Part 10: Playing the Game
It’s the opening bout of a key tournament and ToRD’s fresh meat team, the D-VAS, is lining up to play Queen City’s Baby Brawlers, the fresh meat team from this venerable Buffalo league; it is a big showdown between the youngest members of two very experienced flat track roller derby leagues. In deference to Queen City’s reputation and history, the D-VAS have tracked a comparatively “veteran” lineup of skaters from ToRD’s second-last fresh meat in-take. But in the midst of these skaters is one, #747 Ames to Kill, who is the freshest of fresh meat. She just completed her minimum skills test a few weeks before after completing the ten week fresh meat program. She looks focused playing in the pack, any fears—those nerves that have got to be there—are well-hidden. She looks like just another D-VAS.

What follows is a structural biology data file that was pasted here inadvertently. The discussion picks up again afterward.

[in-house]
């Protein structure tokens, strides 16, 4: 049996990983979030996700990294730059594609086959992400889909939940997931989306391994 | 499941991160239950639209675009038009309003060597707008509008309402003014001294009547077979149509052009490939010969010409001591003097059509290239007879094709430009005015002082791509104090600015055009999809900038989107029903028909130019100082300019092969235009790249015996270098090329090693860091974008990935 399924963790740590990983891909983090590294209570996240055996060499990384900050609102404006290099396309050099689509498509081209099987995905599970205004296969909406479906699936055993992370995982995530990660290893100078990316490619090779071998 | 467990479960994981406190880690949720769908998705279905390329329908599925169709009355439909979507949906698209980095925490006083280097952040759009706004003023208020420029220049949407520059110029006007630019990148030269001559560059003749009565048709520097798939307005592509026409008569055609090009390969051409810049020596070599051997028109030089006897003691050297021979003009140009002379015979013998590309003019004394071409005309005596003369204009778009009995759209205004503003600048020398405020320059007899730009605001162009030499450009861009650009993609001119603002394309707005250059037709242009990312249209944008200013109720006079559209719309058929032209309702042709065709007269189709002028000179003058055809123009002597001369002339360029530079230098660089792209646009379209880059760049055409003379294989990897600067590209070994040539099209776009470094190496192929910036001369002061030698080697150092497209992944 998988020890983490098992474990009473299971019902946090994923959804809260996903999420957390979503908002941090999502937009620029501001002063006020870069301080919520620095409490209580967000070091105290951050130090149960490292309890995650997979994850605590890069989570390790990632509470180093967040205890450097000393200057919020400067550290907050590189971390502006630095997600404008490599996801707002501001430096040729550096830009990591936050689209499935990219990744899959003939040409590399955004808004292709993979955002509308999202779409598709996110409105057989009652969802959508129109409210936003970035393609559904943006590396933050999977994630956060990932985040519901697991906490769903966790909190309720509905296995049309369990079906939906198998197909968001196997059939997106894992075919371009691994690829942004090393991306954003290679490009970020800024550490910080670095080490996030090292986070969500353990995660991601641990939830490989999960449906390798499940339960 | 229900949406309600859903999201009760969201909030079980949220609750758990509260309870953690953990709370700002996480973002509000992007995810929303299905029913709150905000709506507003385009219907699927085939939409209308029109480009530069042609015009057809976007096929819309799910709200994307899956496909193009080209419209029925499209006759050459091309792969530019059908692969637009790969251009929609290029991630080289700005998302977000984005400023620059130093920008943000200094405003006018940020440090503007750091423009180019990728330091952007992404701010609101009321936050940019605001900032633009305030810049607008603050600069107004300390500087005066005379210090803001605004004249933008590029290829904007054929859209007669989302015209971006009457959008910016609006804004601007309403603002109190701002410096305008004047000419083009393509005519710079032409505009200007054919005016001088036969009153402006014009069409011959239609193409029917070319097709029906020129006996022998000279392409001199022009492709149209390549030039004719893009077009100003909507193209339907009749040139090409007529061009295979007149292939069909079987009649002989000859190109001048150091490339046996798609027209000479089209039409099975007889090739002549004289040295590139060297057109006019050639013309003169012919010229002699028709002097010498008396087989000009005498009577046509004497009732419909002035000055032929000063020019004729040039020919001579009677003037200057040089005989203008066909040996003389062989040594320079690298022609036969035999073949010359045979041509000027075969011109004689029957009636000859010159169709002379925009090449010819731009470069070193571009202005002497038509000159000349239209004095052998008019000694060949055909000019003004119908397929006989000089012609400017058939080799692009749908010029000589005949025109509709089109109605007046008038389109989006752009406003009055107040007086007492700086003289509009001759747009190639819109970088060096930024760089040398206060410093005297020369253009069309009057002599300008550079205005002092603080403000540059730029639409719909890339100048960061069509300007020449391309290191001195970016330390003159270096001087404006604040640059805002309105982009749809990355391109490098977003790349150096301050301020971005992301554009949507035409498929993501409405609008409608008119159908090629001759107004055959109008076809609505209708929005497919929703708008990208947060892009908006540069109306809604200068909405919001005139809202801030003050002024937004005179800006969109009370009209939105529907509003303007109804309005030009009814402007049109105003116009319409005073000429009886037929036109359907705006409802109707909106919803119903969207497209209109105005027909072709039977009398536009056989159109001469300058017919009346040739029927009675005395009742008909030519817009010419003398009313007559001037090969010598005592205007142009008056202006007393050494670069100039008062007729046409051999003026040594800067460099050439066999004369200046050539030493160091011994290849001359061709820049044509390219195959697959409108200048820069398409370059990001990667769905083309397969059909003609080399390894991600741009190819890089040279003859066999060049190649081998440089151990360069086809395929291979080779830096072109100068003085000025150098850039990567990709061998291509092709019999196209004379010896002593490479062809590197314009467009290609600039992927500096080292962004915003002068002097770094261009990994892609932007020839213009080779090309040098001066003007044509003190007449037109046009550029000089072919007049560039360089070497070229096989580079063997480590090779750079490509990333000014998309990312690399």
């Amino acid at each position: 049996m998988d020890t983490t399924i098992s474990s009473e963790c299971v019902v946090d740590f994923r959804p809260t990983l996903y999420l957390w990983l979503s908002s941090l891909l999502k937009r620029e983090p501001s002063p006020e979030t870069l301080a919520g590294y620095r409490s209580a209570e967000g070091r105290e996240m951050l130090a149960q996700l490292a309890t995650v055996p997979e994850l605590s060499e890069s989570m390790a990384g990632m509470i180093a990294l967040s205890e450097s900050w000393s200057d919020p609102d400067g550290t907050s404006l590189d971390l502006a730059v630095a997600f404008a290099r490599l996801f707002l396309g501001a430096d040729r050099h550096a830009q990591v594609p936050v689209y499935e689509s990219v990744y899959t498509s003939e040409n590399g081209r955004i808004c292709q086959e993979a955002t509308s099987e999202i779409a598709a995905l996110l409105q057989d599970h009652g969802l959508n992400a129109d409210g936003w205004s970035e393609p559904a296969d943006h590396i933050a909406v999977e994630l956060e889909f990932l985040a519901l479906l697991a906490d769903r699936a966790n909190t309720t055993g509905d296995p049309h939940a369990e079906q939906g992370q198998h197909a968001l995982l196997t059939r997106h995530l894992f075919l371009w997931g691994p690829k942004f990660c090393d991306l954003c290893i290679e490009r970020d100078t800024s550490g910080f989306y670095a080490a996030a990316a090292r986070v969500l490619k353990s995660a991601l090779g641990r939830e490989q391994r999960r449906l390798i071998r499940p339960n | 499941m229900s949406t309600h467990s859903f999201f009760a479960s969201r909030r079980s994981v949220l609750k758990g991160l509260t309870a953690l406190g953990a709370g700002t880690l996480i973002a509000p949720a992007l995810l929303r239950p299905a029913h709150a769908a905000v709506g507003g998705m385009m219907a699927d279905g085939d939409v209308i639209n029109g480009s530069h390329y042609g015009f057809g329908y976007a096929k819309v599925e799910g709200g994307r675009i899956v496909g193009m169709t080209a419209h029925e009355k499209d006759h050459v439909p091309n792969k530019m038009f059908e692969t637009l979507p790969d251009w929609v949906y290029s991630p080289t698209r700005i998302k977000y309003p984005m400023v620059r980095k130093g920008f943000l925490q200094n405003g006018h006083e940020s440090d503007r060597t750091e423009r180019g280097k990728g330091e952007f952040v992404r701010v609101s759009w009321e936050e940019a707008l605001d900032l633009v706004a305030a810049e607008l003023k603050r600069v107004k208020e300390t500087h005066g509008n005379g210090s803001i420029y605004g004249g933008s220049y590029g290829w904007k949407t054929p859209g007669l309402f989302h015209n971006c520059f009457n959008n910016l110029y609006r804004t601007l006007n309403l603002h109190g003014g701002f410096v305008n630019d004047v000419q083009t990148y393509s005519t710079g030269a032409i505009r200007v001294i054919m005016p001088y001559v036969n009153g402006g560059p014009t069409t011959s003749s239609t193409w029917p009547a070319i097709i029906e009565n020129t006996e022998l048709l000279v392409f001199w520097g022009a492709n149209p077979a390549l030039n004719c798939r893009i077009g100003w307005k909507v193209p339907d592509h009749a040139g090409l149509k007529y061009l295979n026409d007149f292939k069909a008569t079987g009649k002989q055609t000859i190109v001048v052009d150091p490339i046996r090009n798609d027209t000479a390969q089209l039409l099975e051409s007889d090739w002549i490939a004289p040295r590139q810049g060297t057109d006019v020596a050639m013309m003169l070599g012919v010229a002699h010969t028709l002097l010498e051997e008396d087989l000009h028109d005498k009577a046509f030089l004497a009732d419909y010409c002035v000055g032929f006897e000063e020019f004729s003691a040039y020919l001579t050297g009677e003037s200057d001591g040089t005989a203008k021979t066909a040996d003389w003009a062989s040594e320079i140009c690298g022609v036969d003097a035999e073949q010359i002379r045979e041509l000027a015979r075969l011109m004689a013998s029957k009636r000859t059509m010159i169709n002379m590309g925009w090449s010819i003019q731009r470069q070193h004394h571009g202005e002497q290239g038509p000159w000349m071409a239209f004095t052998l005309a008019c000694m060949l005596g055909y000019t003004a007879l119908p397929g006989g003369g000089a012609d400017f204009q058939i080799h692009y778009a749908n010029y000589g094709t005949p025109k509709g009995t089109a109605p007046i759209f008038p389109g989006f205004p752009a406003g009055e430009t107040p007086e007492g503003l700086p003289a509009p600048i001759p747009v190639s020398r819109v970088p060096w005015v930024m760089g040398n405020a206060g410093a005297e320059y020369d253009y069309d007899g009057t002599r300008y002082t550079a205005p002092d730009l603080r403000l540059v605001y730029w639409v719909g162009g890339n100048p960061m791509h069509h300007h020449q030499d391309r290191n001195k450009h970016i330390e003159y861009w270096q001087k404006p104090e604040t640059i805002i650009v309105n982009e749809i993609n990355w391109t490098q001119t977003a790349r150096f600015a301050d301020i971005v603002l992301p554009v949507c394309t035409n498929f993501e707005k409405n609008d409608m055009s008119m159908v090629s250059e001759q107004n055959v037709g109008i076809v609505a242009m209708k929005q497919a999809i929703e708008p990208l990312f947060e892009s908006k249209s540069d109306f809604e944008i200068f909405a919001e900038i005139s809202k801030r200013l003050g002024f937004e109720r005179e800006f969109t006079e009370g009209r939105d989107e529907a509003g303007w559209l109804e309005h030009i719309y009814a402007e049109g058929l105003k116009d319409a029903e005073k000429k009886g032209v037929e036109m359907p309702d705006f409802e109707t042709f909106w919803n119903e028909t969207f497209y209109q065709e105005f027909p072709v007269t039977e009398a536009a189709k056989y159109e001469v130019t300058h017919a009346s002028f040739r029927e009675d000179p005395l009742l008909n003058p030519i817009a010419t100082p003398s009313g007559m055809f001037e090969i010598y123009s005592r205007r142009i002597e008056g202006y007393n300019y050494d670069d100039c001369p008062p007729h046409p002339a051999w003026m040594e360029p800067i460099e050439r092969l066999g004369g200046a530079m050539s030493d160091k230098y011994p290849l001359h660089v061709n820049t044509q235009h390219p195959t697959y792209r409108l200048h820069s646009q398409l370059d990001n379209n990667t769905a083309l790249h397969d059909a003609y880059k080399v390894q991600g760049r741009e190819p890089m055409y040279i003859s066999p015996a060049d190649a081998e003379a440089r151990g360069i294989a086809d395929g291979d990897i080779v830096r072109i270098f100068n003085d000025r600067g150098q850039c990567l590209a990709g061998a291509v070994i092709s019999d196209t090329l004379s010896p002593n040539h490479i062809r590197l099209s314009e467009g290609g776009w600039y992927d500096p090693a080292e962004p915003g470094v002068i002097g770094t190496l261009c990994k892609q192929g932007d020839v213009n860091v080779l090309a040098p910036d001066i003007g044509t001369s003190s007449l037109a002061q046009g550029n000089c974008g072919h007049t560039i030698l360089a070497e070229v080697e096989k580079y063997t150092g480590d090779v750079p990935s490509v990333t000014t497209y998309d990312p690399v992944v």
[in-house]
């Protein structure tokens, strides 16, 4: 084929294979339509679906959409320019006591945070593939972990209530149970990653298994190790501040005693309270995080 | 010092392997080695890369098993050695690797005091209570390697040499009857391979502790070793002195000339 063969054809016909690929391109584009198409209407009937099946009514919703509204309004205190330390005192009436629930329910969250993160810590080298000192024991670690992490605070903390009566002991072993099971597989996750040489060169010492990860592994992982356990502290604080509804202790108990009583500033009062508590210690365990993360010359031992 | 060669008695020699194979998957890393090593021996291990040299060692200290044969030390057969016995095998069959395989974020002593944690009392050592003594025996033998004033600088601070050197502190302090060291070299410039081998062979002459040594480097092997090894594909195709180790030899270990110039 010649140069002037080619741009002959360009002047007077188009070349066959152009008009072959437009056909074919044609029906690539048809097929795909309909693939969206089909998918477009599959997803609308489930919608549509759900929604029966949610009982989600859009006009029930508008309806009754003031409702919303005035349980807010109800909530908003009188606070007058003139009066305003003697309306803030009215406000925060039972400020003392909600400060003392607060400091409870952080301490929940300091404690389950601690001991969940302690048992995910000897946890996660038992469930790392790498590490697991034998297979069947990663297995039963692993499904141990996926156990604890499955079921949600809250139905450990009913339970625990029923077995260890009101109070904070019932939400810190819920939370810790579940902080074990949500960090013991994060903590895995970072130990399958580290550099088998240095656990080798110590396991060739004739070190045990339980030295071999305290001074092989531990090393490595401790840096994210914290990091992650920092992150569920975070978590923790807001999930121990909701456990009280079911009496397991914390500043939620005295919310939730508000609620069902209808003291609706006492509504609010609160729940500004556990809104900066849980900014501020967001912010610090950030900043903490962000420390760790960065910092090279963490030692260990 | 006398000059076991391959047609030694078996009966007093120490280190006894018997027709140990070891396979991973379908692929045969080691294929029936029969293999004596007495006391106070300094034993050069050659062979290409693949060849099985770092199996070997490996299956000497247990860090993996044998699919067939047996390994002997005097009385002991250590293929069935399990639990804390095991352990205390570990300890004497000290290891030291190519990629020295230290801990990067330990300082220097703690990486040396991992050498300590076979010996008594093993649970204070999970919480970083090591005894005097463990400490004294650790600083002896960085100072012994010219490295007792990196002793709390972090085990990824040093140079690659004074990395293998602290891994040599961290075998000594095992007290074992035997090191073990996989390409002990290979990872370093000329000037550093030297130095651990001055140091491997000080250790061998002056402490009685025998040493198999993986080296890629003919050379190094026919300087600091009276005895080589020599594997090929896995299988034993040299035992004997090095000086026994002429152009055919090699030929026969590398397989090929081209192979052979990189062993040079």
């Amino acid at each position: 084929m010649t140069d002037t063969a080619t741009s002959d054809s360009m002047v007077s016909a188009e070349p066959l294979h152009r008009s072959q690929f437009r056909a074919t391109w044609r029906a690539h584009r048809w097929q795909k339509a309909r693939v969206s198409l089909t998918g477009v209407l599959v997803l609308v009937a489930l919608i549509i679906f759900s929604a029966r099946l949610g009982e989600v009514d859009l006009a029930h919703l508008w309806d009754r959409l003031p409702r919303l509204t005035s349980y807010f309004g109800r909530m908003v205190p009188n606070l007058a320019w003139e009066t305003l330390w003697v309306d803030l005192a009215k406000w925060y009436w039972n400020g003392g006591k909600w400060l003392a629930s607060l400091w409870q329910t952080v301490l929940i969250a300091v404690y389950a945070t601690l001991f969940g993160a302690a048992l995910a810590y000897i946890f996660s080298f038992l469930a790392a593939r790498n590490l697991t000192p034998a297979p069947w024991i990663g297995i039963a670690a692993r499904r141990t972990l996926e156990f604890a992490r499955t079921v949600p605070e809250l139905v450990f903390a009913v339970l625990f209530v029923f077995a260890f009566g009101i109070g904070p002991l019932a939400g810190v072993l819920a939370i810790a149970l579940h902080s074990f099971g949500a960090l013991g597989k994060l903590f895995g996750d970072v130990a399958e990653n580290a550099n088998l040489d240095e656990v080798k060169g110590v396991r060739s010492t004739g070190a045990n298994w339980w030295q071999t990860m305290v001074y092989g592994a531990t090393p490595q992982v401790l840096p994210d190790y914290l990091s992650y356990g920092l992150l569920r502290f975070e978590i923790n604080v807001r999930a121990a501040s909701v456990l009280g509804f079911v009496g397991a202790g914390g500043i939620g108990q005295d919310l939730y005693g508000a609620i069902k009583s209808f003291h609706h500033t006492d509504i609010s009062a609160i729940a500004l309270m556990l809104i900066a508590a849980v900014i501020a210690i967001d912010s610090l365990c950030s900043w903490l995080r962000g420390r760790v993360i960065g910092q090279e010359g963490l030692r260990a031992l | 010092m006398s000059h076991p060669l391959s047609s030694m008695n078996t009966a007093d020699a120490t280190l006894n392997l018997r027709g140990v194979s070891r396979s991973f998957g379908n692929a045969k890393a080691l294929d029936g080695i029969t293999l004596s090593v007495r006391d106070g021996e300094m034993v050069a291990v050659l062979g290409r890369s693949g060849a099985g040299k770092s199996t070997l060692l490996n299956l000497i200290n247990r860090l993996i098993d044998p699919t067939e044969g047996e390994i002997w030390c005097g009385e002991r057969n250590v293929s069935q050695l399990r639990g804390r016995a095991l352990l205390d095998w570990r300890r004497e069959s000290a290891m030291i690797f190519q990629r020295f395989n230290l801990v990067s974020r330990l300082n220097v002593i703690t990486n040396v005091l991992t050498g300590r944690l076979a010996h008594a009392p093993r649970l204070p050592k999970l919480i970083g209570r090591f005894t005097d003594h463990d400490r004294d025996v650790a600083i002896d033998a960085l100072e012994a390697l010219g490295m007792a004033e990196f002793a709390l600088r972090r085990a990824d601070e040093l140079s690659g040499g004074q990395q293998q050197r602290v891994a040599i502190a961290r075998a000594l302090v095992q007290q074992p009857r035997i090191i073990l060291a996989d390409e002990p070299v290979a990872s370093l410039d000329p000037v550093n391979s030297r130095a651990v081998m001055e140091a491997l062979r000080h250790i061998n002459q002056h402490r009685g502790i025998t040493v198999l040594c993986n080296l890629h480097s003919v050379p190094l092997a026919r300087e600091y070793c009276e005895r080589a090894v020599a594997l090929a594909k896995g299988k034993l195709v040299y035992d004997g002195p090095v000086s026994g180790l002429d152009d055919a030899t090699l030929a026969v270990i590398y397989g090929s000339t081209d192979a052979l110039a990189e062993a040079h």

The 2 Fresh 2 Furious tournament (hosted by the GTA Rollergirls) is a showcase for new leagues and fresh meat teams of established leagues that has become an annual event in Toronto, and it fills a great need. With well over twenty leagues and counting, Ontario may be one of the fastest growing regions of flat track derby in the world right now. The growth of the sport in Ontario is reflected in the growth of the sport in Toronto, and ToRD is booming: right now the D-VAS have a roster of over 30, all at various stages of development, but all eligible for the 2011 draft that will be held at the end of the year (needless to say, they won’t all be drafted—ToRD has become too big and too competitive for that, but with the advent of the D-VAS, they will still get to play and hone their skills). Over the course of the 2 Fresh tournament, eight of the skaters with whom I’d graduated from the fresh meat program would play (Along with Ames, Slaptrick Swayze, Lexi Con, BelleFast, General Patten, Smack Mia Round, Purple Pain and Zom-Boney would all get track time). The D-VAS would go on to finish second, losing in the final to the Gold Miners’ Daughters, a talented team from Timmins who came out of nowhere to record the victory.